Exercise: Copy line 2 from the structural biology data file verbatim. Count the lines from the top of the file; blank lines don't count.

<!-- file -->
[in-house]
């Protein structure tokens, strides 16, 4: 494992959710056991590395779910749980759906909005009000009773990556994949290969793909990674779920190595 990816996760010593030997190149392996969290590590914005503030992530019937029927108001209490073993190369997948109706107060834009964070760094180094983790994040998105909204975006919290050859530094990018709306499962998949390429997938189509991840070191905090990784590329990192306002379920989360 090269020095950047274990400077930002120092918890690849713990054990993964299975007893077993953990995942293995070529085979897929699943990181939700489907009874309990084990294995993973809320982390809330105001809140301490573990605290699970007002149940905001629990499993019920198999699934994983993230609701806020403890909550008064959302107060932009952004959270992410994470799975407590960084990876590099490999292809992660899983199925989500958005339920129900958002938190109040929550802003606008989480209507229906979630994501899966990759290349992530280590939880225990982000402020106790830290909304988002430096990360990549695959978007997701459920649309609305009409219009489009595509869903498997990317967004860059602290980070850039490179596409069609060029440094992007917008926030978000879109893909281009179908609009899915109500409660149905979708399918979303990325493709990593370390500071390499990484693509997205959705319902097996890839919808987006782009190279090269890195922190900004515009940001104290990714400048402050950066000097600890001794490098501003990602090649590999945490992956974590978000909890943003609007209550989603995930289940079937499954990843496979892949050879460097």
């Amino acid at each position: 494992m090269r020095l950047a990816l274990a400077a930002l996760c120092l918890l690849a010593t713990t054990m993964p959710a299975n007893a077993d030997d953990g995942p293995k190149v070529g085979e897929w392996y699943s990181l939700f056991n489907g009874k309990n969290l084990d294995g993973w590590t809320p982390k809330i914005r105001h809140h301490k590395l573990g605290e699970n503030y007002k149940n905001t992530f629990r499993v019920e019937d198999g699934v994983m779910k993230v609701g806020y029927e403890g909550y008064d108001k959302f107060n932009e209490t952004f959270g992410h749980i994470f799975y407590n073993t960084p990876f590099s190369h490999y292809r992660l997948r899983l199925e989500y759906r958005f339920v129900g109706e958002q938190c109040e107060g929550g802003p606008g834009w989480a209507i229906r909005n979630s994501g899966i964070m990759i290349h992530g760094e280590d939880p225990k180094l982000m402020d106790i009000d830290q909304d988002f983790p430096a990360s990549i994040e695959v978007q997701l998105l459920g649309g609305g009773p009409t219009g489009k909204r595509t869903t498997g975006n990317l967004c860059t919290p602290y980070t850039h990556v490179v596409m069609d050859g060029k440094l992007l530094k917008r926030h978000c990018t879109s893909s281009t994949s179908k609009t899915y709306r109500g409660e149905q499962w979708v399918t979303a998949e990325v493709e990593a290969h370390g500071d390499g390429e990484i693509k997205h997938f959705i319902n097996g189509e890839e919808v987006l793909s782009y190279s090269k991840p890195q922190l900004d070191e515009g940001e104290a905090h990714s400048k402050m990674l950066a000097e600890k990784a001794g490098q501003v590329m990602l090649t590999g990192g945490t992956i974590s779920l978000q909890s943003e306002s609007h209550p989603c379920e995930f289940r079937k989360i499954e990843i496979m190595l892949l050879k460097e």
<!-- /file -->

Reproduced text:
């Protein structure tokens, strides 16, 4: 494992959710056991590395779910749980759906909005009000009773990556994949290969793909990674779920190595 990816996760010593030997190149392996969290590590914005503030992530019937029927108001209490073993190369997948109706107060834009964070760094180094983790994040998105909204975006919290050859530094990018709306499962998949390429997938189509991840070191905090990784590329990192306002379920989360 090269020095950047274990400077930002120092918890690849713990054990993964299975007893077993953990995942293995070529085979897929699943990181939700489907009874309990084990294995993973809320982390809330105001809140301490573990605290699970007002149940905001629990499993019920198999699934994983993230609701806020403890909550008064959302107060932009952004959270992410994470799975407590960084990876590099490999292809992660899983199925989500958005339920129900958002938190109040929550802003606008989480209507229906979630994501899966990759290349992530280590939880225990982000402020106790830290909304988002430096990360990549695959978007997701459920649309609305009409219009489009595509869903498997990317967004860059602290980070850039490179596409069609060029440094992007917008926030978000879109893909281009179908609009899915109500409660149905979708399918979303990325493709990593370390500071390499990484693509997205959705319902097996890839919808987006782009190279090269890195922190900004515009940001104290990714400048402050950066000097600890001794490098501003990602090649590999945490992956974590978000909890943003609007209550989603995930289940079937499954990843496979892949050879460097």